Russia's President Dmitry Medvedev said he hoped gas deliveries would begin in the next few days.
The BBC's Richard Galpin in Moscow says Brussels stepped up pressure to bring an end to the EU's worst ever energy crisis, ahead of Saturday's meeting between Russian Prime Minister Vladimir Putin and the Ukrainian PM.
European Commission spokesman Johannes Laitenberger said the talks "offer the last and best chance for Russia and Ukraine to demonstrate they are serious about resolving this dispute".
Ukrainians burn a poster of Mr Putin as a Golem figure turning off a gas pipe
"The gas must flow. We will regard this period as a test case for judging whether or not they are credible partners."
EU states import a quarter of their gas from Russia and 80% of supplies come via Ukraine.
Russia halted supplies of gas to Ukraine on 1 January after talks on the price Kiev should pay in 2009 collapsed.
A week later it cut the supply to Europe via Ukraine, saying it was forced to do so because Kiev was stealing the gas.
Ukrainian officials deny the allegation and accuse Russia of provoking the crisis.
Mr Putin, fresh from a visit to Germany, one of Moscow's biggest gas clients, said on Friday that a deal could be nearer after he discussed the formation of a gas transit consortium.
He said a deal was being brokered between Russia's Gazprom and EU firms to cover part of the cost of pumping gas from Russia to Europe.
It is not clear whether Ukraine would accept such a deal.
Meanwhile, divisions exist in Ukraine over the domestic supply and transit supplies.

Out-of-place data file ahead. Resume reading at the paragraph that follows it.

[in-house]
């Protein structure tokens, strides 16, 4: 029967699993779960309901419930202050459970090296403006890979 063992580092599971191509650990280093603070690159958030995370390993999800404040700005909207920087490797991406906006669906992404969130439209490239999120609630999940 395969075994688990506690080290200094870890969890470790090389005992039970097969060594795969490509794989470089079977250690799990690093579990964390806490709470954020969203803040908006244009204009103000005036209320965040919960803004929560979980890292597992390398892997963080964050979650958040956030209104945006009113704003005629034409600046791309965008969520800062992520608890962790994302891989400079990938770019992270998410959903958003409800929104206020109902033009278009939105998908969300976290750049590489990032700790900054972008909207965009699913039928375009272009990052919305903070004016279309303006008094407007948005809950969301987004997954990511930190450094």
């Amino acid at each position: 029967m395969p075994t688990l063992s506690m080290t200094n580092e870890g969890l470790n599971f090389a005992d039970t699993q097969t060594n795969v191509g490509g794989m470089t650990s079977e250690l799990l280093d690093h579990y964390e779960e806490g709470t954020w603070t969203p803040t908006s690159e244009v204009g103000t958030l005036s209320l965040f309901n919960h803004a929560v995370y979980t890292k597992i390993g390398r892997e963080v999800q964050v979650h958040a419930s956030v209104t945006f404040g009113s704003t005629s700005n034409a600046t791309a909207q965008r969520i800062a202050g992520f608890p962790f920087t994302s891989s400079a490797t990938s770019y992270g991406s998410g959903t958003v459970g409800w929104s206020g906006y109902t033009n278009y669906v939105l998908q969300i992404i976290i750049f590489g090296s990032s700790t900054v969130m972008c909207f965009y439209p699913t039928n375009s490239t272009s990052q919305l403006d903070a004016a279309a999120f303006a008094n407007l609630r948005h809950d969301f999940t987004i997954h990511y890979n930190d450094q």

Ukrainian President Viktor Yushchenko has said the two contracts were linked but Mrs Tymoshenko, his political rival, argued they were not connected.
"The issue of natural gas supplies to Ukraine and the issue of transit are interlinked and must be discussed as a single package," Mr Yushchenko's office said on the eve of the Moscow talks.
Speaking the same day, Mrs Tymoshenko said: "The Ukrainian government does not link the issue of concluding an agreement on [Russian] gas supplies to Ukraine with the issue of resuming gas transit to Europe."
Such a link, she added, would be "groundless and unfair".
She also demanded that Ukraine speak with one voice in the negotiations.
"Simply speaking, I need two things: Don't throw a spoke in the wheel and don't stab any backs," she said in Kiev.
Russian President Dmitry Medvedev has invited EU leaders to an emergency gas summit on Saturday but it appears that only envoys will be sent, including EU Energy Commissioner Andries Pielbags.
Russian Foreign Minister Sergei Lavrov was scathing about the decision not to send EU heads of state.
"We expect anyone interested in resolving the problem as soon as possible to come to the summit being held in Moscow tomorrow," he said on Friday.
He urged the EU to "show its famous solidarity" and put pressure on Ukraine.
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